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Greatest nation?

I saw Michael Moore's film "Where to Invade Next," and the message in this film could not be more clear in this presidential campaign year. Repeatedly saying or hearing that the United States is the greatest country on Earth negates the need for any improvements and kills aspiration for anything different than what we have now.

Yet, as the film points out, the United States lags far behind in so many areas. Education in America is failing. Health care, despite some gains, is still neither cost-effective or available to all. For those with jobs, the struggle for decent work-life balance still results in hard choices that leave families and individuals out in the cold. No country with homeless encampments under bridges should claim the title of "greatest country on Earth."

Michael Moore took a chisel and hammer to the Berlin Wall in 1989, a wall he believed would never come down. But, as Moore suggests, things can change by the will of the people. So, when Hillary Clinton emphatically that states single-payer universal health care will never happen in America, we do not have to believe her. Clinton is simply protecting insurance companies.

Countries around the world that have better health care systems, better education, and better working conditions had to fight for all those things. Americans, by comparison, seem to have been beaten into submission by politicians and the corporations that pull their strings. We have given up hoping for anything better than we have now.

America is good, but there is room for so much improvement. We cannot let Republicans drag us back in time or Hillary Clinton hold us down. Only the presidential campaigns of the Green Party's Jill Stein and Bernie Sanders dare to address these shortcomings with bold ideas that could put the United States on par with the best of the rest of the world.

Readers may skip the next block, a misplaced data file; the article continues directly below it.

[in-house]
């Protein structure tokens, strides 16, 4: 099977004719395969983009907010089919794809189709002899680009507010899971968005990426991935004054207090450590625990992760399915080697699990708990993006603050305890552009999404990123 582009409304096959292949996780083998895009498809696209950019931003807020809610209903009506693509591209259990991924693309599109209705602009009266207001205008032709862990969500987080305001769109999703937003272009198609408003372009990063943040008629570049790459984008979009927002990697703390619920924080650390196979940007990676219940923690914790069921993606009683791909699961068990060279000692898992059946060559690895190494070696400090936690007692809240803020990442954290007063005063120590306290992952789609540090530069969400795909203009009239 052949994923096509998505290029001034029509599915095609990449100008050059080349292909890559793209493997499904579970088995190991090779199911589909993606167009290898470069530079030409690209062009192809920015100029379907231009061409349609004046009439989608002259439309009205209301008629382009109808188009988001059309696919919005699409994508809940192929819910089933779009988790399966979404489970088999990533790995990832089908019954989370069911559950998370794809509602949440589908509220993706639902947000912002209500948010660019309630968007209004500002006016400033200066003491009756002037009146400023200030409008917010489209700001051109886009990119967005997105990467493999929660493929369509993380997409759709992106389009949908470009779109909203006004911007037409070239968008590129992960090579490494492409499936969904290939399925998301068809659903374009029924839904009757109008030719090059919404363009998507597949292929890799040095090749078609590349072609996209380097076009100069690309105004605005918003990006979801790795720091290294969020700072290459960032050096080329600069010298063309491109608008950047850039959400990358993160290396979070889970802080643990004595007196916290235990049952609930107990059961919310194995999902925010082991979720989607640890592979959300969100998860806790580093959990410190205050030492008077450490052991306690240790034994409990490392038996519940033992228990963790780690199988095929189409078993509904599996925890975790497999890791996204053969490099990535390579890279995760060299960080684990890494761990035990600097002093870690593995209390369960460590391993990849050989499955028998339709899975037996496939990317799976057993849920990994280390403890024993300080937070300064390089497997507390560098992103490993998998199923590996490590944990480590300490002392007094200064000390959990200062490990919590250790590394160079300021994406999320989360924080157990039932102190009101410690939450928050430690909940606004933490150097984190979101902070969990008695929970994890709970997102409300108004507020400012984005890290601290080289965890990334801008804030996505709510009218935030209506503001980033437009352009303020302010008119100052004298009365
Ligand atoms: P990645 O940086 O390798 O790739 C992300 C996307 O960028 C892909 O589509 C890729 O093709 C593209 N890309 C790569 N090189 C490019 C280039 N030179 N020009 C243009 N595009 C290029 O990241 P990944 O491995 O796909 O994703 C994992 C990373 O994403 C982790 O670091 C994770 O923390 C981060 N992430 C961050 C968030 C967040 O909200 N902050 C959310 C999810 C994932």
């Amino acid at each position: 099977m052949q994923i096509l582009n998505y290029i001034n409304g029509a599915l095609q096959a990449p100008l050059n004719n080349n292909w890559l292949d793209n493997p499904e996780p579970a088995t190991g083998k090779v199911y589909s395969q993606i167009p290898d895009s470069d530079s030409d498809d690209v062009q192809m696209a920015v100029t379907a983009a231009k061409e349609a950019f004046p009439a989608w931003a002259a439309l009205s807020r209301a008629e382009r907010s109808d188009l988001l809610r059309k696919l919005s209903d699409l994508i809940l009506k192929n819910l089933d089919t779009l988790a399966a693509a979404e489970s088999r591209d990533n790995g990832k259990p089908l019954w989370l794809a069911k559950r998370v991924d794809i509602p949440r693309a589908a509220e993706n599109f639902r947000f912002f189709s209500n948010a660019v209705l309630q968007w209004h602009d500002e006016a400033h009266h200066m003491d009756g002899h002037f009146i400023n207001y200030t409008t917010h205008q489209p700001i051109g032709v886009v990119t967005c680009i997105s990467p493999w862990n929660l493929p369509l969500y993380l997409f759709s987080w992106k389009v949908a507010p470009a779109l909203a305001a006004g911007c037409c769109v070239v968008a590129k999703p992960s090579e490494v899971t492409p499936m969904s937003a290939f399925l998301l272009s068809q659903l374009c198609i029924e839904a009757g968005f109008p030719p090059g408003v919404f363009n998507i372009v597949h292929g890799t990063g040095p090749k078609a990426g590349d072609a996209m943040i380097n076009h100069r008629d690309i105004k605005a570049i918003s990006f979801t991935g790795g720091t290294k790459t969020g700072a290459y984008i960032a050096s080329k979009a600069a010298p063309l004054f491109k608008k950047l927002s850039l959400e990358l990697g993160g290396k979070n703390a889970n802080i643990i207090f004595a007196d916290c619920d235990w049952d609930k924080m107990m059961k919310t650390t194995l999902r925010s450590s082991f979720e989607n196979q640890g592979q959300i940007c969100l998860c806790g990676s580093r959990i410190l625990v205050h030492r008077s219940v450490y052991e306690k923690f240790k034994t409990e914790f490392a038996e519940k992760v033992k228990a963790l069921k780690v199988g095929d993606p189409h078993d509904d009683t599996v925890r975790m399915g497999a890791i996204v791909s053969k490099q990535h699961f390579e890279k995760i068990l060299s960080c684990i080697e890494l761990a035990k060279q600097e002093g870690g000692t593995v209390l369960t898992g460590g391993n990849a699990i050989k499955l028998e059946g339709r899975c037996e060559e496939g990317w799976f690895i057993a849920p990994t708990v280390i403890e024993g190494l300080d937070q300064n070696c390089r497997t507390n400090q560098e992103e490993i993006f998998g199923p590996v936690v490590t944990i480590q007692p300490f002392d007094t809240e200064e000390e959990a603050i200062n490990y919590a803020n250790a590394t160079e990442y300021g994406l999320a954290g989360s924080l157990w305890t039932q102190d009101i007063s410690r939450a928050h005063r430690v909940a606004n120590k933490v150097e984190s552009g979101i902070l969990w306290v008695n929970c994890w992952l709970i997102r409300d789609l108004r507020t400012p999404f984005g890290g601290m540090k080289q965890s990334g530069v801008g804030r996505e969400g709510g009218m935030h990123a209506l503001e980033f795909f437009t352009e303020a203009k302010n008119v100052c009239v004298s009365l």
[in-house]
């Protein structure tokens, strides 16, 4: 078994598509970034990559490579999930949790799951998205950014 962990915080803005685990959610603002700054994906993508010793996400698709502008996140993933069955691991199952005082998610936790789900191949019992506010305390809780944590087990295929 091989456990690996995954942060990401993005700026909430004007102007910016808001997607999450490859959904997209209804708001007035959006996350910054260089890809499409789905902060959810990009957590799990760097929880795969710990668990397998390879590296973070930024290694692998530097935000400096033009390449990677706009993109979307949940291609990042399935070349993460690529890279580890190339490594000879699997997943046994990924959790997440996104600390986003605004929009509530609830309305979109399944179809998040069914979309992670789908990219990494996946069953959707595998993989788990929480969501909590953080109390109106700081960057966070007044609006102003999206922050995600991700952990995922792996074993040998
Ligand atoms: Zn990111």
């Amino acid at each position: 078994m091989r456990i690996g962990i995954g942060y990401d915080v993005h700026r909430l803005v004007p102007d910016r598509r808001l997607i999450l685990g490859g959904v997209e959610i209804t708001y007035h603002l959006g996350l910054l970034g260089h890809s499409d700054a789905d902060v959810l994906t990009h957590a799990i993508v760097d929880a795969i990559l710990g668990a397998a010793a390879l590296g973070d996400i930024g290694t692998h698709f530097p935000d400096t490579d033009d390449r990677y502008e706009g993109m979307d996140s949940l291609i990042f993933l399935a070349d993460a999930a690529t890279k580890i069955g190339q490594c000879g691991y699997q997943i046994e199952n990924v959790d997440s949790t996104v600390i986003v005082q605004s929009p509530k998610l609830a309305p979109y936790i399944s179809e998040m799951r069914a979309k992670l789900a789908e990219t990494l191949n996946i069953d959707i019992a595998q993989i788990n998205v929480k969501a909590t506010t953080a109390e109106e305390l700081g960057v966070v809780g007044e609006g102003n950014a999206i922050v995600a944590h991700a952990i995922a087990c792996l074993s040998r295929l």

Scandal state

Regarding Urban Journal's "Yet Another Scandal": It is truly time to change our state's constitution in regard to government workers and their pensions. When justice authorities determine that a crime may have been committed against the state that warrants an arrest, I believe that the accused's pension benefits should be immediately frozen until a verdict is established.

If an appeal is made challenging the guilty verdict, the case should remain open and the pension remain frozen until a final judgment is determined. If the judgment remains guilty, the pension should be permanently retracted, possibly to be redistributed into the pool of honest, law-abiding state workers.

Individuals who work for local and state governments need to be reminded that they are public servants with a serious responsibility to the taxpayers of this state. We cannot allow them to victimize our citizens and still walk away from their crime with a retirement intact.